Friday, November 20, 2009

Montevallo "On the Verge"

Eric Overmeyer's 1985 "On the Verge, or: The Geography of Yearning" is currently playing in the University of Montevallo's Chichester Theatre. -- The "Chi Box" has fewer than 50 seats and is set up in arena style, providing a lot of intimacy for this witty journey of allusions and illusions...the story of three intrepid Victorian women explorers seeking independence from the world of men as they both literally and figuratively hack their way through "Terra Incognita": the unknown land.

Probably the biggest challenge to the trio of women is Overmeyer's dense script, one that is simultaneously witty and stuffy. Victorian sensibilities are expressed in the more formal language of 1888, while the women's attitudes and experiences are infused with apparent anachronistic references to more modern times. -- In fact, they are travelling both through the Antipodes, Africa and Tibet, and through time, winding up in 1955 in America. As they travel, their language adapts to these changes, and is especially rich in references to popular culture.

Fanny [Jerrica Cleckler] is the most conservative of the group and the only married one. Mary [Leslie Baird Hinson] seems to be the eldest and perhaps the least willing to change and the most intent on discovering new lands and her place in them. Alex [Marie Pope] is younger than the others, more forceful and flighty. -- Together, these actresses make a good ensemble who share stage time generously while developing the complexities of their individual characters as they yearn for self discovery.

And they have to manipulate an extensive number of "props" that signal the world ahead of them, much of which is managed with Overmeyer's humorous analysis of the contemporary world as they attempt to figure out the uses of such items as egg-beaters, Presidential campaign buttons, and cream cheese by use of osmosis.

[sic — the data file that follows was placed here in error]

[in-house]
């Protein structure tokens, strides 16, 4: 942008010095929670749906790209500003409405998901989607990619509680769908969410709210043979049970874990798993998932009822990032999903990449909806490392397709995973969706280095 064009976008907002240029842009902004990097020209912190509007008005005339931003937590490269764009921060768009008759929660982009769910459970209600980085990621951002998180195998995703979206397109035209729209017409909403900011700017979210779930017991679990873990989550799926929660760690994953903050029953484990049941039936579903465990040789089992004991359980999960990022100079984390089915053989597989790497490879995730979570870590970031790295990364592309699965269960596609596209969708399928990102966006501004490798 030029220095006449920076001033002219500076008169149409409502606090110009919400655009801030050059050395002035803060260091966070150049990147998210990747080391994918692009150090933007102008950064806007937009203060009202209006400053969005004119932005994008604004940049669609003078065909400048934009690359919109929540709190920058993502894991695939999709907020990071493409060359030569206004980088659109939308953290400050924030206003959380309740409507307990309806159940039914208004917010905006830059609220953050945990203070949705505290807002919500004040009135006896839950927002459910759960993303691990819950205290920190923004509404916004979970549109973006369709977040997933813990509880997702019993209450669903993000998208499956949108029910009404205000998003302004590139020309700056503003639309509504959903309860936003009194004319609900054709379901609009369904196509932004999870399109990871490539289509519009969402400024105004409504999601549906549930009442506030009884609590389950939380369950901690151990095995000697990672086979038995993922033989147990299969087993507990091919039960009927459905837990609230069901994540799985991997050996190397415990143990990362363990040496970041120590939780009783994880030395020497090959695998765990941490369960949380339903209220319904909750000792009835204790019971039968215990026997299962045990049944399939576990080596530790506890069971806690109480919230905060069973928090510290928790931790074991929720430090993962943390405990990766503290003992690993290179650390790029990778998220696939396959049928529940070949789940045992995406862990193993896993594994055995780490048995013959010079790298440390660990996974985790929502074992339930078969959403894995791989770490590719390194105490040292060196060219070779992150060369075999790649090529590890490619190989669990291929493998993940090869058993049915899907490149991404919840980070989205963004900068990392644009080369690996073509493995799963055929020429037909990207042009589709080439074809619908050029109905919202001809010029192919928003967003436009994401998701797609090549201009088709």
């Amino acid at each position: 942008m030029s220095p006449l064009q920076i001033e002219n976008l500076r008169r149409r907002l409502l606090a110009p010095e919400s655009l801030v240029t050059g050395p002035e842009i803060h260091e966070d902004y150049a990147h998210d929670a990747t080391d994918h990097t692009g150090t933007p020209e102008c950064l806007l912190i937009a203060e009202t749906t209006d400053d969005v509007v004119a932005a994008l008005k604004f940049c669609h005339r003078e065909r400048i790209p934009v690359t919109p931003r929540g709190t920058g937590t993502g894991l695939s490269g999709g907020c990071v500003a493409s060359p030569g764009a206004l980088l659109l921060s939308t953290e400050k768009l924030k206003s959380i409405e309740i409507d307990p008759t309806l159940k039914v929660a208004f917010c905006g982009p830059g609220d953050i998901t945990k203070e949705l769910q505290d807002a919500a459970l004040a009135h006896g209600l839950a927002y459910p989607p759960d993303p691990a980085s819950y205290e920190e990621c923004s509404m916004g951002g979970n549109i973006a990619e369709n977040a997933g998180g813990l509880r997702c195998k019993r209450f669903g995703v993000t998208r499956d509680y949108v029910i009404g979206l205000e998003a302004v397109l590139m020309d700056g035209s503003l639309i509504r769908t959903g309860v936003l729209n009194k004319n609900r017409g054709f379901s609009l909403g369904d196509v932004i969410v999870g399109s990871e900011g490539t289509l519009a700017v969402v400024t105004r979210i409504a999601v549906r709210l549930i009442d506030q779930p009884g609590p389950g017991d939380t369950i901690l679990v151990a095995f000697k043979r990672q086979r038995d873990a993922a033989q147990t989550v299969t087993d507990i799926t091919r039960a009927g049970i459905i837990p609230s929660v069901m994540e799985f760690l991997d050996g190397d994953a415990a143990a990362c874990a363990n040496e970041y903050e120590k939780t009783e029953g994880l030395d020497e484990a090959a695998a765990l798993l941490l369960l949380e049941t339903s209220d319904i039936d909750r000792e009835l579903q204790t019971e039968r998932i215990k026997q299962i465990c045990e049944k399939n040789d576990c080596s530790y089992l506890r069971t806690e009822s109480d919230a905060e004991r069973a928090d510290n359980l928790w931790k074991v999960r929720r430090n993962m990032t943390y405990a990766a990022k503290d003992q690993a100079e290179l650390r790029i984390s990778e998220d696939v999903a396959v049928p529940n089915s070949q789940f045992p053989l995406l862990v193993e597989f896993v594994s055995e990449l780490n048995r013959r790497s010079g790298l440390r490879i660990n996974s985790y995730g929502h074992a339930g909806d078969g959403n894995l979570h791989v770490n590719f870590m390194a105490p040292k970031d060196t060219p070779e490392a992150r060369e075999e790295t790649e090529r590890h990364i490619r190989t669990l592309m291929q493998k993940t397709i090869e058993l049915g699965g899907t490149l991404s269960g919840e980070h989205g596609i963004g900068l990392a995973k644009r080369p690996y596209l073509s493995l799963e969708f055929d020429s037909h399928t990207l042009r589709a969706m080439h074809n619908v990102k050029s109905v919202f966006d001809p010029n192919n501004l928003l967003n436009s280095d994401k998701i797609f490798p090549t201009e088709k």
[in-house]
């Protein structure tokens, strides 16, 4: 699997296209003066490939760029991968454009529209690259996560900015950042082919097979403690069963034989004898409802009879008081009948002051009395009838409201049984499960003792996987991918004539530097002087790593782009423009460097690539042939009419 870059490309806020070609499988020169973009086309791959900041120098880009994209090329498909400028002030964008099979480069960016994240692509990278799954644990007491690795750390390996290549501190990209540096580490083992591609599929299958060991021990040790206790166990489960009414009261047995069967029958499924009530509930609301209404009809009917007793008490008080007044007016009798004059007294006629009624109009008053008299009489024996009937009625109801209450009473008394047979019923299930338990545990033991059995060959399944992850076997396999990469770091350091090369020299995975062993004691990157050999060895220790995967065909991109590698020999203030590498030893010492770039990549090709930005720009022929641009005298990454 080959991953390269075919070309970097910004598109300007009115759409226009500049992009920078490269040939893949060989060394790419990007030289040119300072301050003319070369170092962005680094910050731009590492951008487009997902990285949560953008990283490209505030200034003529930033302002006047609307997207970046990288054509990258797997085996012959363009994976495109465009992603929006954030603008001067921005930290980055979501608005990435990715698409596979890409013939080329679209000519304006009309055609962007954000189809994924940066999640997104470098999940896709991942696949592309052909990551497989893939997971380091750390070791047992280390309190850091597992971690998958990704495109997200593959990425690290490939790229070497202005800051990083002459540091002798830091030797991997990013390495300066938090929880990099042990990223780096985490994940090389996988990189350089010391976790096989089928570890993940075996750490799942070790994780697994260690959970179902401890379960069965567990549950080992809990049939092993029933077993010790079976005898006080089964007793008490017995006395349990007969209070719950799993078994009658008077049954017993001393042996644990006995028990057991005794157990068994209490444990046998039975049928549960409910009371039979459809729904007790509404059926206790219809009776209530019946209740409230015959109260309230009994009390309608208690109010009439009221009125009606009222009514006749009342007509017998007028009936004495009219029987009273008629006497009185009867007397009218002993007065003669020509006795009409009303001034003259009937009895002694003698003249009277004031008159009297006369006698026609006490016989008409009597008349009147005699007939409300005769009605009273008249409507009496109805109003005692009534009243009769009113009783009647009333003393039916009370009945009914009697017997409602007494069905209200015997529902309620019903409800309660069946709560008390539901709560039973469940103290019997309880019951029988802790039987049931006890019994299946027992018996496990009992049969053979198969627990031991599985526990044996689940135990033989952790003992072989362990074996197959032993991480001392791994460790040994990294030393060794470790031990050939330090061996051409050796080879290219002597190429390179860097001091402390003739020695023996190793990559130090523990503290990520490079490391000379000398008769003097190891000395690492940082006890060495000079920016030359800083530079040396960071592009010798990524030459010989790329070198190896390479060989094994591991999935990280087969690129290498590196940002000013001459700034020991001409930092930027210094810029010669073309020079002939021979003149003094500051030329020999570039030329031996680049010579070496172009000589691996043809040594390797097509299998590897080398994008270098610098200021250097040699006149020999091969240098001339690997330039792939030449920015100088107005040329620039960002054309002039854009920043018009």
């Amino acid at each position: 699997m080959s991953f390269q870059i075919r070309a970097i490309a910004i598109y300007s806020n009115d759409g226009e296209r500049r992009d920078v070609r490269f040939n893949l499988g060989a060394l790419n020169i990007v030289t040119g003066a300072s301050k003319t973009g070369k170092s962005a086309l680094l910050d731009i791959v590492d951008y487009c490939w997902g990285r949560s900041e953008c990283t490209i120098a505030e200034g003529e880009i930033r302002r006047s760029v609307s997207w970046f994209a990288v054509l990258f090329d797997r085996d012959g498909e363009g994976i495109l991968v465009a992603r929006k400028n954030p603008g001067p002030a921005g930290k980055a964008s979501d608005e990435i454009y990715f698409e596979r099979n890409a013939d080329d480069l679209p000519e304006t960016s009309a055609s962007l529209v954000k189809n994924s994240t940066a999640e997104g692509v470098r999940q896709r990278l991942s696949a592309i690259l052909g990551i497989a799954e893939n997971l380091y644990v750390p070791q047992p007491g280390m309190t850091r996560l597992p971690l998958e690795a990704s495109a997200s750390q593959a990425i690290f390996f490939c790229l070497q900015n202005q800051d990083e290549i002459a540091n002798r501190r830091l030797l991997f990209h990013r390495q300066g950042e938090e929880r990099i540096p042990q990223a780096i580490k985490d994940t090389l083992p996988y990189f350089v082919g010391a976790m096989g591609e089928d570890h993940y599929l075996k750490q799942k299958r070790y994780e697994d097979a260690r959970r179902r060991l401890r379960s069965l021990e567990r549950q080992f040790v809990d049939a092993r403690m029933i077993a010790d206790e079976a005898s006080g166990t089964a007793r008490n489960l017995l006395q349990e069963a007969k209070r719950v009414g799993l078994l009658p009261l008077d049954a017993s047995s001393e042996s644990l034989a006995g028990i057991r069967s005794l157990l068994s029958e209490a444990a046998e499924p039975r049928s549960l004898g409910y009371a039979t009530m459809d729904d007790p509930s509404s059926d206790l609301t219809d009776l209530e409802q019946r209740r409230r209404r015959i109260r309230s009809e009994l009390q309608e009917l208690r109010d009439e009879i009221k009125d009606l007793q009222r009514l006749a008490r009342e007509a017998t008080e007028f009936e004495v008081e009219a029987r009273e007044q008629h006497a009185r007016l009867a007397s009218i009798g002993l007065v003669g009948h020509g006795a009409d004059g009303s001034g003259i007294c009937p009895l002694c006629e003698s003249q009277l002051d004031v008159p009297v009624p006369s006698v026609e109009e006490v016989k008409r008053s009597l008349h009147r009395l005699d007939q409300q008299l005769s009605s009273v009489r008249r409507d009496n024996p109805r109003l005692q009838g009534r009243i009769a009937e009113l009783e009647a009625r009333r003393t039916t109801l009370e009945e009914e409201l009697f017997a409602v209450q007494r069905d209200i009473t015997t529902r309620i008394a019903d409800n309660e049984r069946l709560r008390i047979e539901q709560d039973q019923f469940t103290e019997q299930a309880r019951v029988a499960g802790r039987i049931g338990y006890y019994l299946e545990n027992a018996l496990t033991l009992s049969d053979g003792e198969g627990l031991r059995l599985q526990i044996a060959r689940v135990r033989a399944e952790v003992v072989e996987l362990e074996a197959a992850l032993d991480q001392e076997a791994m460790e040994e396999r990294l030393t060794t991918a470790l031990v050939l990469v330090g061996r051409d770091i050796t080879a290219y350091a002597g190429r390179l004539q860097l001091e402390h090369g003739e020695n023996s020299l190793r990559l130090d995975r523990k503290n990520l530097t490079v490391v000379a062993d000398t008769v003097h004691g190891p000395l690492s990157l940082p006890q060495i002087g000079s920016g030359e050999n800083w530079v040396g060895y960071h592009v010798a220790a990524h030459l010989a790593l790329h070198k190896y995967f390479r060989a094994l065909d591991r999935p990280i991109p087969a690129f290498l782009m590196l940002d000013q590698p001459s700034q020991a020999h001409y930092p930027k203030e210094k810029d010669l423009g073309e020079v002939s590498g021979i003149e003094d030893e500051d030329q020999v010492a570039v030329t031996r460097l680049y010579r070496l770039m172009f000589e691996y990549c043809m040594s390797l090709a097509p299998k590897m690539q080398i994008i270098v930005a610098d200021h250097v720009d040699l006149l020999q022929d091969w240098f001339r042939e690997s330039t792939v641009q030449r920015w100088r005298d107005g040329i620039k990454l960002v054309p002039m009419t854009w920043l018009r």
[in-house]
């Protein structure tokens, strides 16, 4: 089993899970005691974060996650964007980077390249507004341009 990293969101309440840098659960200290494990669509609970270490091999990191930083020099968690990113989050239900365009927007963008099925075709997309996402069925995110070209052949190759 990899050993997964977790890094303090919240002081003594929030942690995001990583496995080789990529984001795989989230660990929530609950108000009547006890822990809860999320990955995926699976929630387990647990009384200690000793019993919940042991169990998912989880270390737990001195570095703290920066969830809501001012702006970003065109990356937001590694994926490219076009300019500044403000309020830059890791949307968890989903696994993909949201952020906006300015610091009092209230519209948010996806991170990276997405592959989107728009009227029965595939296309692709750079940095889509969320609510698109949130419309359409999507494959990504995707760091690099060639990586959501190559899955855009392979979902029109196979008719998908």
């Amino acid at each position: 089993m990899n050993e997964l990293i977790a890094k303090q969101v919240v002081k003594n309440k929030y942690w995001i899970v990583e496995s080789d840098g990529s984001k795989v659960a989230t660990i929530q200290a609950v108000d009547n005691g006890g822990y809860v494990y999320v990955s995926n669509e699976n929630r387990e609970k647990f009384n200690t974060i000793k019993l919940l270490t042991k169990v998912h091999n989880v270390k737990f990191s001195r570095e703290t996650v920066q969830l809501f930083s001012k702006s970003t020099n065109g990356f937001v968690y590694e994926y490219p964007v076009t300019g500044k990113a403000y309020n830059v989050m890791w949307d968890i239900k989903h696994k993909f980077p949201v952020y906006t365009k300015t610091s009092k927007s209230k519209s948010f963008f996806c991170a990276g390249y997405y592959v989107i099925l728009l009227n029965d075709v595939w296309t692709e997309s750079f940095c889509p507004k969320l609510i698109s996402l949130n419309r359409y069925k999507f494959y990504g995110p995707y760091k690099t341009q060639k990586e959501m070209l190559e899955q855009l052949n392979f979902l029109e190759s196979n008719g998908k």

Most of the dialogue is convincing, though a number of mispronunciations distract from its very precise intentions.

Appearances along the way by an assortment of characters -- real and imagined -- ranging from Fanny's husband Grover to a cannibal, a Yeti, a motorcycle-riding troll, and a gypsy [all played by David Wencil and Logan Reid], the women's journey takes a number of unexpected comedic twists, all the while keeping in mind the script's and director Tammy Killian's focus on the play's feminist themes.

These are intelligent women who have been subjected to men all their lives. Risking their lives and reputations by daring such a journey without any men along and completely without the usual male porters, the bravery inherent in all women is highlighted. They yearn for independence and for knowledge. As they encounter the future with every step, their knowledge of themselves increases also. Though Fanny says that time travel is a risky business, Alex advises them to embrace the future with all their hearts.

Content with the world of 1955, Fanny and Alex settle there, while Mary, ever restless, must continue as a solo sojourner, and fulfills the sub-title of the play -- the geography of yearning.